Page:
1. ## Reconstructing datasets

is it possible to reconstruct datasets from a mean and standard deviation in someone's report?

thanks!

2. Originally Posted by arikel
is it possible to reconstruct datasets from a mean and standard deviation in someone's report?

thanks!

No, you cannot. Theoretically, there are infinitely possible data sets (with different shapes i.e. values of skew and kurtosis) that could have the same values of mean and standard deviation.

Think of your question this way: Suppose the values of the mean and standard deviation in your report happen to be 0 and 1, respectively. How many data sets are there that could have a mean of 0 and standard deviation of 1?

Answer: Infinitely many because I can take any data set and impose a linear transformation on the data (in this case a z transformation z=(X-Mu)/Sigma) such that the data will have a mean of 0 and standard deviation of 1. And, that z transformation will leave the shape of the distribution unchanged. That is, the values of skew and kurtosis will be precisely that same - before and after the transformation.

This idea (example) is completely general to any other arbitray values of mean and standard deviation.

3. ## Normal distribution

Hi sorry i dont kno if u can help me but i have a test soon on statistics and i need desperate help.. in normal distribtutions X~N(1.3,0.15^2) how would i find the 80th percentile and what does that even mean?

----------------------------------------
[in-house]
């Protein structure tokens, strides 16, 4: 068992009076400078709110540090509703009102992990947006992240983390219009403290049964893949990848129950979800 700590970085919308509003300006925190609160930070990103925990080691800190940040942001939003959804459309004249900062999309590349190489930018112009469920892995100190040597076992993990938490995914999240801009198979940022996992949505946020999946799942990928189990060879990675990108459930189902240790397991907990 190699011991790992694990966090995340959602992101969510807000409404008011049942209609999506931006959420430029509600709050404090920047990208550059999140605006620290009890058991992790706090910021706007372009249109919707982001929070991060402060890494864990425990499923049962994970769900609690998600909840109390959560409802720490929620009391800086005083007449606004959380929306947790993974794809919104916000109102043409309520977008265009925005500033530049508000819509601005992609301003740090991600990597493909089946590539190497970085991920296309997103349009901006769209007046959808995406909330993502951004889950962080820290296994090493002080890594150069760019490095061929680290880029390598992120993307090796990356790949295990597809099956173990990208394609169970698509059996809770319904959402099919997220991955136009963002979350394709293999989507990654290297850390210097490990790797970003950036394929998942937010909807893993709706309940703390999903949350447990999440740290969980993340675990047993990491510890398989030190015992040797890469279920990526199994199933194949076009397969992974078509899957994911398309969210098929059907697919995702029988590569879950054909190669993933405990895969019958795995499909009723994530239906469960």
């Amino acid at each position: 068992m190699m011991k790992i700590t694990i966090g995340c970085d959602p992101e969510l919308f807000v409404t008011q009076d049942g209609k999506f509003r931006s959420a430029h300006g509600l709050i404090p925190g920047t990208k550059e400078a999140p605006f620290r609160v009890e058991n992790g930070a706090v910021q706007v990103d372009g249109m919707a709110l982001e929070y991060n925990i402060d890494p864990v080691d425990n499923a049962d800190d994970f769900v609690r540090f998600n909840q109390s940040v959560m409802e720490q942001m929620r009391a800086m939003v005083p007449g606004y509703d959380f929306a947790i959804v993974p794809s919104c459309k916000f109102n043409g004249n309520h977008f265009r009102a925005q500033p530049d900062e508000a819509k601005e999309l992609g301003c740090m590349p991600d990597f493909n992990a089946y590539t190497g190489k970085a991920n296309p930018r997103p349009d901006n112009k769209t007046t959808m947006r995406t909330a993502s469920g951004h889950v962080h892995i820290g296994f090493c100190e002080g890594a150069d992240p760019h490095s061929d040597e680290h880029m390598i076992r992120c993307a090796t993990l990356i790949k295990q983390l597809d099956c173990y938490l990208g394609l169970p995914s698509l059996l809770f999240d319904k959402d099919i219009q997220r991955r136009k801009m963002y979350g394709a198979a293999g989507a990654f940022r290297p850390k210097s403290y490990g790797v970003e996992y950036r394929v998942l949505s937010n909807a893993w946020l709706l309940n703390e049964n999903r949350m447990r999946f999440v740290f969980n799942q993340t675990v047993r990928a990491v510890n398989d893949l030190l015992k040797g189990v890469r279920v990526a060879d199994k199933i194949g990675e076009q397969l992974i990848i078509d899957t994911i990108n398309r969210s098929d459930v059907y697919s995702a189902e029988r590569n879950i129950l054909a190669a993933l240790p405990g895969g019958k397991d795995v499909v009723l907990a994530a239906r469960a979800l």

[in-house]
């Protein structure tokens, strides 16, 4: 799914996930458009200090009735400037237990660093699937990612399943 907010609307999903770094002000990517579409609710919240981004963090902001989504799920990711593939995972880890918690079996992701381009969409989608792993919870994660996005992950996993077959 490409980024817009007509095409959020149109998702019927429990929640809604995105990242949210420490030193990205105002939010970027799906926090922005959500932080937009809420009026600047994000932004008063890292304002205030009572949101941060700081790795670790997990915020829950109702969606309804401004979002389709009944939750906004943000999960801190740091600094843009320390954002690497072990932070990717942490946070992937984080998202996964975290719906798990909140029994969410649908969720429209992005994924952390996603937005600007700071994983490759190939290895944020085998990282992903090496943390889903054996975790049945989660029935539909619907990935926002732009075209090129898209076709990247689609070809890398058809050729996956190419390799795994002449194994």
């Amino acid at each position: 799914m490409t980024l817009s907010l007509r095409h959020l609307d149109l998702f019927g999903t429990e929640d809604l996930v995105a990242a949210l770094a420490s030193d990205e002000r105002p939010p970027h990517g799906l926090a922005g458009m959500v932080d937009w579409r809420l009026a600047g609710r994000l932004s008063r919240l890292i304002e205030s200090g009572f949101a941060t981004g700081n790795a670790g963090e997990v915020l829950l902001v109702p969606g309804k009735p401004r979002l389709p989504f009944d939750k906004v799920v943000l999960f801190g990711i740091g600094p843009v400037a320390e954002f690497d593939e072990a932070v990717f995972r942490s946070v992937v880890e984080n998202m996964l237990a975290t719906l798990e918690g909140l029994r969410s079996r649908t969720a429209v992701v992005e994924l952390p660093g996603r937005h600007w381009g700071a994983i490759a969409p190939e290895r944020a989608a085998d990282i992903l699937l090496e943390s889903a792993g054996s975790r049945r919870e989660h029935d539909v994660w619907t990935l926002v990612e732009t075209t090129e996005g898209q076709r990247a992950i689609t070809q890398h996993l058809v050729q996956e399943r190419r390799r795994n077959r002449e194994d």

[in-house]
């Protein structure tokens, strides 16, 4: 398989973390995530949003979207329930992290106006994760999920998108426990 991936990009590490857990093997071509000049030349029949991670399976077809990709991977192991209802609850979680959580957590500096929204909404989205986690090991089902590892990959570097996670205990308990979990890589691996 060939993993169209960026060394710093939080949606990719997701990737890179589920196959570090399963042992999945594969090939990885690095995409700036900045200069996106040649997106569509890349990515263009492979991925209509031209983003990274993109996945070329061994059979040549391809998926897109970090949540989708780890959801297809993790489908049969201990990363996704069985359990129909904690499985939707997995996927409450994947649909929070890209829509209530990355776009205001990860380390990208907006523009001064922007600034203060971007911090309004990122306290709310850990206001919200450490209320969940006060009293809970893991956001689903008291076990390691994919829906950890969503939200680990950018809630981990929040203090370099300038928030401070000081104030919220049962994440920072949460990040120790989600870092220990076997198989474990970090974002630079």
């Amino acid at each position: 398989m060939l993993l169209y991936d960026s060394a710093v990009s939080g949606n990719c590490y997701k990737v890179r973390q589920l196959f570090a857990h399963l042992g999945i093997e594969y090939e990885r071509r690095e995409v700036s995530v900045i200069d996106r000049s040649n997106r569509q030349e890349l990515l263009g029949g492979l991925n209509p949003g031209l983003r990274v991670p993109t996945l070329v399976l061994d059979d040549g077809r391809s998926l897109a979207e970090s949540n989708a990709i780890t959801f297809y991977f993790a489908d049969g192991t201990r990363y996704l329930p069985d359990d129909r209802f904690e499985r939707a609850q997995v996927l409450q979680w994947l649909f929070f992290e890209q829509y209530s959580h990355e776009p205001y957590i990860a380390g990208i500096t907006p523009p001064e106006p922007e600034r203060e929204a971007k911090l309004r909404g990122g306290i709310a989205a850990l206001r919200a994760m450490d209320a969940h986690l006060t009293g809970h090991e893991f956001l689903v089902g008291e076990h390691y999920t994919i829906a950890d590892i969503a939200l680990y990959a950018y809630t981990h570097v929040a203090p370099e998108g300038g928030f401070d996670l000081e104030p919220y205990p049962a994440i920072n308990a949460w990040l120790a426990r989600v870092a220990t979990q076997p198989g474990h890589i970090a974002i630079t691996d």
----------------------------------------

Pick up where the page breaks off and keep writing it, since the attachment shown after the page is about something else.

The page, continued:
4. Originally Posted by Borjana
Hi sorry i dont kno if u can help me but i have a test soon on statistics and i need desperate help.. in normal distribtutions X~N(1.3,0.15^2) how would i find the 80th percentile and what does that even mean?
Well, if X~N(Mu=1.3,Sigma=15) then 80th percentile is X=13.9243. The interpretation is that approximately 80% of the data points fall at (or) below a score of X=13.9243.

Easily done using the standard normal curve to determine "z" by finding the value of "z" such that solved "z" yields a proportion (20%) of the normal density above that value. That is "z"=0.84162.

And, of course, subsequently using:

X=Sigma*z + Mu = 13.9423,

Mkay.

5. Thanks Dragan! Brilliantly clear response

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